Chemotherapy and Hair Loss: All Is Not Lost
"Will I lose my hair?" may well be one of the first questions cancer patients ask the doctor as they prepare for chemotherapy. And it may come as a surprise to you just how anxious and upsetting you (or the person you're caring for) will find this particular side effect. "We may not want to admit it, but our hair is one of the things that defines us as who we are," says Laura Beemiller, an oncology social worker at the Zangmeister Cancer Center in Columbus, Ohio. "Patients feel like they're losing part of their identity, and it can be really hard to face such a big change in how they look and how others perceive them."
To make hair loss less traumatic for you--or the person you're caring for--it's a good idea to learn as much as possible about what to expect and to take practical steps to prepare for what's ahead.
Find out which chemotherapy agents the doctor plans to prescribe.
All chemotherapy drugs have the potential to cause at least some hair loss. This happens because the drugs target fast-growing cells, so in addition to killing cancer cells, they can attack the cells in the hair follicles. But the potential for hair loss varies widely depending on the specific drug a patient takes, the dosage prescribed, and individual response. For example, certain chemo drugs are known to cause complete hair loss -- so complete that eyebrows, eyelashes, and body hair can be affected. But other drugs may not have such extreme effects, or may have them only in some people but not others.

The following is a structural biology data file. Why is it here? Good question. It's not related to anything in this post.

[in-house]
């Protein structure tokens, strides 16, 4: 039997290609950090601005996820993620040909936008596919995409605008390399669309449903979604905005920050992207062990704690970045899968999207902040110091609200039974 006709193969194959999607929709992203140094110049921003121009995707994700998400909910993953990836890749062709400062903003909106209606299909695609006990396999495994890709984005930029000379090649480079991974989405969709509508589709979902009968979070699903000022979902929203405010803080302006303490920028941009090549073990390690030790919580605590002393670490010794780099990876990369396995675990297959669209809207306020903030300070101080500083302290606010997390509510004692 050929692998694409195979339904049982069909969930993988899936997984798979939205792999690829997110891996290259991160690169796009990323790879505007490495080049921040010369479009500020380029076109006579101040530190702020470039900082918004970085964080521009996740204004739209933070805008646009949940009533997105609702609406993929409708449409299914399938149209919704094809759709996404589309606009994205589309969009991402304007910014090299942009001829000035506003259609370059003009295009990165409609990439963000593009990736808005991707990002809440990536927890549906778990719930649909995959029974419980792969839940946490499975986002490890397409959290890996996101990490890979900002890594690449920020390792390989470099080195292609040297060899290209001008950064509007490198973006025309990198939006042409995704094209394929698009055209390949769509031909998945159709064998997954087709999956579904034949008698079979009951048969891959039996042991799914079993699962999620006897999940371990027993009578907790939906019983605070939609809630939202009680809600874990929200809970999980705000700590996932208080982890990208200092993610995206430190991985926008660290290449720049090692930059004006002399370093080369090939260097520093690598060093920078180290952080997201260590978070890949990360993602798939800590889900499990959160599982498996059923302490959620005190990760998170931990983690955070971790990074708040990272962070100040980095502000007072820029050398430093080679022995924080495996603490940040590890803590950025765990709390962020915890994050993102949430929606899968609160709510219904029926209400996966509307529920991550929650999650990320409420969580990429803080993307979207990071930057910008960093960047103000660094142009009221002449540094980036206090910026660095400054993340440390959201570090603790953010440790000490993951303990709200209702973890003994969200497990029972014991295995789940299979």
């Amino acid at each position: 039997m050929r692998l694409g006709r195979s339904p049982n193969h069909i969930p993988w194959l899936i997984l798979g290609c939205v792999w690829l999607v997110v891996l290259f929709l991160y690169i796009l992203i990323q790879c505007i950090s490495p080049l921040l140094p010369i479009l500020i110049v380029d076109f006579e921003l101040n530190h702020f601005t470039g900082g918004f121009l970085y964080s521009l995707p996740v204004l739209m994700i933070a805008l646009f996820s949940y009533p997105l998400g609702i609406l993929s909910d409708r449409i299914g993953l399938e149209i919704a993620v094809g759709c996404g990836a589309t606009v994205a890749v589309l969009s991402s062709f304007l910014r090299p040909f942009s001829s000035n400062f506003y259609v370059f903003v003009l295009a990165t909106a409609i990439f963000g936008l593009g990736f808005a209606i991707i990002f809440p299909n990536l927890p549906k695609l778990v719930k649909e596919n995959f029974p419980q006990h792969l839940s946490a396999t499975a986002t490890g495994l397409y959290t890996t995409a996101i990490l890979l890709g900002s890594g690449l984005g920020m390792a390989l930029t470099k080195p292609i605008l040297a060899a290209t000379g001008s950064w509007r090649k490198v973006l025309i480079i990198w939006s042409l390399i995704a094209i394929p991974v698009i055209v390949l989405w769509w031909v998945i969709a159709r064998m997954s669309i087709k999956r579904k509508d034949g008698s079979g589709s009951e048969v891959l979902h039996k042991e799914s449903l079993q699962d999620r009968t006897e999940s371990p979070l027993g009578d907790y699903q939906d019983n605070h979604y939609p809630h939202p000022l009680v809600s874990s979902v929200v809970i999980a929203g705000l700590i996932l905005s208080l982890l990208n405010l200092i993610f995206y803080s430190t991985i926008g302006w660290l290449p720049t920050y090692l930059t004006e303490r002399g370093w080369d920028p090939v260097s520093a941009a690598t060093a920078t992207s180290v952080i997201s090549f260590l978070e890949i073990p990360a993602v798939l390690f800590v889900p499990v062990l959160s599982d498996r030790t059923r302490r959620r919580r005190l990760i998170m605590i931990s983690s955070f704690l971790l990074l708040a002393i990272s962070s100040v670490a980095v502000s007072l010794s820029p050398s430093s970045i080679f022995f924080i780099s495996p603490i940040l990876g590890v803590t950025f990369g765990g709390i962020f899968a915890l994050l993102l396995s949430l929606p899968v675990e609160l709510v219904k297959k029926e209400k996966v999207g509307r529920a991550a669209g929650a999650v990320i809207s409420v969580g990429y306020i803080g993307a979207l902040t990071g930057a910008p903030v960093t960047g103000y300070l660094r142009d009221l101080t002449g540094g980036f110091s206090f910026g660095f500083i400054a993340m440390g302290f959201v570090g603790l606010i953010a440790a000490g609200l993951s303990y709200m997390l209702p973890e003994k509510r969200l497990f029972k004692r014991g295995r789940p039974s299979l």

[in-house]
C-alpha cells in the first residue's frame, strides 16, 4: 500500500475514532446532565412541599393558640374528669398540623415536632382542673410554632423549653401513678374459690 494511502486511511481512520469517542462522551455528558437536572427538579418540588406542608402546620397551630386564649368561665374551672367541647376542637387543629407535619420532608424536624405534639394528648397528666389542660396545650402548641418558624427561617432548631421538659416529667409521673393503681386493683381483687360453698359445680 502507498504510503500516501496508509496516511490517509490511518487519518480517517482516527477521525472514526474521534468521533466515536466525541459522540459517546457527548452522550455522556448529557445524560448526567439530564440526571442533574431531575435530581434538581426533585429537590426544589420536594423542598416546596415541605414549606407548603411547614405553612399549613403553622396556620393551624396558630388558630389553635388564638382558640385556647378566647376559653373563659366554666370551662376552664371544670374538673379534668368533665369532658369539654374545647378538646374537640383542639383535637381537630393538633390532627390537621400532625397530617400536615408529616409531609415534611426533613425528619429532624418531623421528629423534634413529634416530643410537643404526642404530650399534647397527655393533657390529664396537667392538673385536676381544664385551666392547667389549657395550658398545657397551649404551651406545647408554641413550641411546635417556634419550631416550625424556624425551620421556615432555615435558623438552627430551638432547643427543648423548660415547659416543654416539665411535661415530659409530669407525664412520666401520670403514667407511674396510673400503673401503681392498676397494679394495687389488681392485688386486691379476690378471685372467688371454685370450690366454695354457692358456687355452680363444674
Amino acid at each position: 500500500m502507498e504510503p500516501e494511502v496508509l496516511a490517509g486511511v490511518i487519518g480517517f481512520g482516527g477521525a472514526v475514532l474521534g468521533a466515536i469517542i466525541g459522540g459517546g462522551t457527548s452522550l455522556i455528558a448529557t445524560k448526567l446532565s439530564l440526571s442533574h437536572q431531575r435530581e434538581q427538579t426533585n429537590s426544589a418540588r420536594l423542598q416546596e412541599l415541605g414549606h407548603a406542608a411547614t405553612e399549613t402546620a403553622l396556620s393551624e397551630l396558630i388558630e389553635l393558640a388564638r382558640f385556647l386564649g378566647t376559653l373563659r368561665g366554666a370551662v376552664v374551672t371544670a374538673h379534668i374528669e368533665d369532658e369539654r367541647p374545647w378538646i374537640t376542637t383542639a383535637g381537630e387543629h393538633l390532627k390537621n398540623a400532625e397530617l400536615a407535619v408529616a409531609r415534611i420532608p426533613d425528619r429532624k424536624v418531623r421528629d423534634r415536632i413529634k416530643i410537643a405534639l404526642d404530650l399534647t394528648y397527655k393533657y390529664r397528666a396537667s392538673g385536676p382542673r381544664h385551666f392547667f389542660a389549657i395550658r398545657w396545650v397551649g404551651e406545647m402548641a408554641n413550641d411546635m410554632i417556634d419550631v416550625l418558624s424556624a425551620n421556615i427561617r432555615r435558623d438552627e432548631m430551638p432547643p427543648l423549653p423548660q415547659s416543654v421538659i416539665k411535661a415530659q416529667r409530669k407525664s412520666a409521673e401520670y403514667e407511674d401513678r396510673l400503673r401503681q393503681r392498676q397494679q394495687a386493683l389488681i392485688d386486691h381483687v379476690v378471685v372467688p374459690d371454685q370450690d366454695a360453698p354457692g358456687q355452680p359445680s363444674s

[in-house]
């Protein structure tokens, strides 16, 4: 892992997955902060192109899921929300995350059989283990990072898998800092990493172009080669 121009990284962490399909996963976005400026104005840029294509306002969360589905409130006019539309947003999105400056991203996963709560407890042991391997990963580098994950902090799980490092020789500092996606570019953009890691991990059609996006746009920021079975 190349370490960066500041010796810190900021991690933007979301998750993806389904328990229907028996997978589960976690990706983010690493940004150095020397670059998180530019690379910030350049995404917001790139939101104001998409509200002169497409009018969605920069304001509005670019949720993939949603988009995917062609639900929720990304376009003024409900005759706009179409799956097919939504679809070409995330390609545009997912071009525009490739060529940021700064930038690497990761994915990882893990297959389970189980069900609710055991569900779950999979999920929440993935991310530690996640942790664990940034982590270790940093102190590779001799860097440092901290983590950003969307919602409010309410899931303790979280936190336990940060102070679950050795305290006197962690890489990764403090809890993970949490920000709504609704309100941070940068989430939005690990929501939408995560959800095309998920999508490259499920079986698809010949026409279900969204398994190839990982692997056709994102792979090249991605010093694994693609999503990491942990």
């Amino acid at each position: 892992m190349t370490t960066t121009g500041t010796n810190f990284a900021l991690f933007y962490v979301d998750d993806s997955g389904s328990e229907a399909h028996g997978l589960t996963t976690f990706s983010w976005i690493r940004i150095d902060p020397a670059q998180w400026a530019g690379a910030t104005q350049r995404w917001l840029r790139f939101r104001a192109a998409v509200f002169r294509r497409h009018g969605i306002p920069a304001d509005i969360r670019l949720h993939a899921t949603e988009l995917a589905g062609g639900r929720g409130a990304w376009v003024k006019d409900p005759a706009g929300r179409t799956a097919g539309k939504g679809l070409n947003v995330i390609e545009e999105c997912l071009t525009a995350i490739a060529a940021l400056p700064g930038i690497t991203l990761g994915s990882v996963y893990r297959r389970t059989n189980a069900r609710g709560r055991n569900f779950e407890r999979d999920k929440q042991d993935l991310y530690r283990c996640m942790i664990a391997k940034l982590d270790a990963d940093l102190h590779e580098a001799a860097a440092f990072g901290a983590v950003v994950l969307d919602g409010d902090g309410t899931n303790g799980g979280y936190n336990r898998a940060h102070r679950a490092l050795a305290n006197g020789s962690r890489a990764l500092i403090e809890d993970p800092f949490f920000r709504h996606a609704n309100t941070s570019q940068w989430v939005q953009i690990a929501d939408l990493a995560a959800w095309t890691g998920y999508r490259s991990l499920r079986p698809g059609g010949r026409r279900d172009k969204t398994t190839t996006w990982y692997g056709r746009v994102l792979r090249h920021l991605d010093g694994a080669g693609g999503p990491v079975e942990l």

The way the hair loss manifests itself can vary widely, too: Some people may lose most or all of their hair, some may simply experience all-over thinning, and others may lose hair in patches. It's hard to predict what will happen. The best thing you can do is find out which particular chemo drug will be used, so you can learn more about its potential effects -- regarding hair loss and other health issues as well.
Chemotherapy drugs known to cause the most extensive hair loss include Cytoxan, Taxol, Taxotere, and Adriamycin. There are also some chemo combination therapies that are known to cause extensive hair loss, says Beemiller. These include the regimens AC (Adriamycin and Cytoxan) and ACT (Adriamycin, Cytoxan, and Taxol).